The New Zealand spin pair have manfully stepped into the Jesse Ryder-shaped void in our lives with a night out in Queenstown that left Patel unable to take the field in a tour match against England, and was described by NZC as "completely unacceptable". Salut, lads!
Who has done the honourable thing and withdrawn from the tour of India with a back injury in order to save the world at large from drowning in the inevitable raft of bad puns that would have ensued if he had played.
Punter continues to inspire the younger generations with his passion for the game, this time by throwing his bat after he was run out for 95 in a domestic limited-overs match. Yes kids, the contests may not be as fierce anymore, but the fire in the belly rages on.
Let it not be said that England's beanpole fast bowler is a slow learner. Less than a year after his penchant for knocking over the stumps at the wrong end with his hand while bowling came to light, the Finnster has revealed he is getting close to solving the problem. Glory be! Watch this space for more. By about 2016.
The noble beverage that has been a part of our game forever is reclaiming ground it lost to kegs of beer in recent times. The historically minded folks at the England board have sold the tea break in home Tests to Yorkshire Tea for three years. So this Ashes, expect the Barmy Army and Aussie fans to replace beer snakes with china-cup juggling acts.
These spoilt, lazy cricketers need to be told just where to get off, and that's what the broadcaster's executive producer Brad McNamara did when he said George Bailey would be flipping burgers at McDonald's or working in a coalmine if not for the money put into cricket by television. Yes, it's not a symbiotic relationship, George. You need TV. TV doesn't need you.
Wolfpacks are so passé. If you want to compare your pace attack to animal life, try going for a record-breaking thoroughbred racehorse. Because Mitchell Starc, Ryan Harris and Peter Siddle are just like the champion horse that hasn't lost a race but is now recovering from injury.
Eight successive overseas Test defeats, two major retirements, a series loss to England at home after 28 years, scraping the barrel for spinners, desperate for fast bowlers, and expecting the announcement of cricket's biggest retirement any day now - none of this fazes India's captain, who believes the first-round exit from the 2007 World Cup had been a far worse situation.
How do you prepare to face the world No. 1 side? By getting your captain and best batsman to withdraw from the tour. That'll keep everyone else on their toes, won't it? Watch out, South Africa, New Zealand's coach might be too clever for you.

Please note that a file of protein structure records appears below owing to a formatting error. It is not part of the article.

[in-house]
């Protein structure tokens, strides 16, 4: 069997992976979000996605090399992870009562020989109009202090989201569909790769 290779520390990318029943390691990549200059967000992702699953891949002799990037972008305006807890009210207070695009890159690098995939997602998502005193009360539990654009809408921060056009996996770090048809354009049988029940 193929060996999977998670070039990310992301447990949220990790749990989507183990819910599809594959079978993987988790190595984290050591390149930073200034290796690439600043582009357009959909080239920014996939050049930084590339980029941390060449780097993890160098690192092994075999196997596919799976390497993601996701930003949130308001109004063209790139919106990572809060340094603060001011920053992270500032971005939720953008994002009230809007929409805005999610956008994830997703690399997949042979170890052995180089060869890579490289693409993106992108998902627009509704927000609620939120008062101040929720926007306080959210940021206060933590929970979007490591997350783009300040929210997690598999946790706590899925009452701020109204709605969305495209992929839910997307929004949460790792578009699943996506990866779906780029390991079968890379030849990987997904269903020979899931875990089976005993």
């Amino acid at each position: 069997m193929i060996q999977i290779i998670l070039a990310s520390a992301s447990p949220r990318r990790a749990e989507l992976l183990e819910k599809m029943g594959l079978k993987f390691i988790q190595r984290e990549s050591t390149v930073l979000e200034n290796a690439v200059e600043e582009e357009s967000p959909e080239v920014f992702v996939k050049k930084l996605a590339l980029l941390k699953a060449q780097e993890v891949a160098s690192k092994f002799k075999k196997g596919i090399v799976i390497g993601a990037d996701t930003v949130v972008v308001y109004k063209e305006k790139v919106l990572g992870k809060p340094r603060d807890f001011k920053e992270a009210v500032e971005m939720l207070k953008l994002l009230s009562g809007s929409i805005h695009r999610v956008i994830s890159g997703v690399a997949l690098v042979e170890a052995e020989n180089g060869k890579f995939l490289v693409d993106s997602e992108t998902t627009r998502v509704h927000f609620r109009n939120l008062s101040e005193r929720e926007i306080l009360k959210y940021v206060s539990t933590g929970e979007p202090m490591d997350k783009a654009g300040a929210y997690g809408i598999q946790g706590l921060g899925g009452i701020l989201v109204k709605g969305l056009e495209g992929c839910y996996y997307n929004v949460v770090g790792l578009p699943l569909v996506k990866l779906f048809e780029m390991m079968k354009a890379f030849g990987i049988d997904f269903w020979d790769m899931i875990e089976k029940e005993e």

World beaters? Minnows? We thank West Indies for keeping everyone on tenterhooks by dropping two games in a row against Bangladesh scant weeks after winning the World Twenty20, thereby keeping cricket unpredictable and alive.
Because he's not just a great batsman but also a pundit on cultural diversity. Why won't the Indian selectors talk to Sachin Tendulkar about his retirement plans? "Because our cricketing culture is different from the Australian cricketing culture or the South African. We have a situation where we respect our senior cricketers and do not want to push them out. We want to give them a graceful exit."
Pakistan's board has graciously permitted some of its top players to play a few games of the BBL this year, at Cricket Australia's request. Listen up, BCCI, WICB and all you other uptight, control-freak boards.
Not only do they have perhaps the most resplendent name of any first-class side in the world, they recently dropped none other than Umar Akmal from the team after he played hooky for several rounds of the domestic first-class tournament. That's showing them prima donnas. You go, Sui!
The Twenty20 league that will replace the IPL. Who can refuse a month and half of quick cricket, followed by sun-worshipping and pedalo rides instead of playing in the searing heat of the Indian summer? And those offshore accounts in Cayman Islands won't be too far either. Just saying
While players from both sides are being polite and generous to each other, Gavaskar is giving us just what we want from an India-England series - some good old sledging. Said Gavaskar: "Expect a lot of negativity during this tour because this is England's specialty and that's the reason they are not a popular touring team."
Groovy tunes and a sunset at the SCG Fan Following: A sublime knock from Steven Smith, soaking in a sunset in the SCG members' pavilion and groovy music made the semi-final clash between Australia and India a memorable one
Come now, Mr Faulkner The Long Handle: The Australian allrounder would have us believe sledging is inevitable. Is it?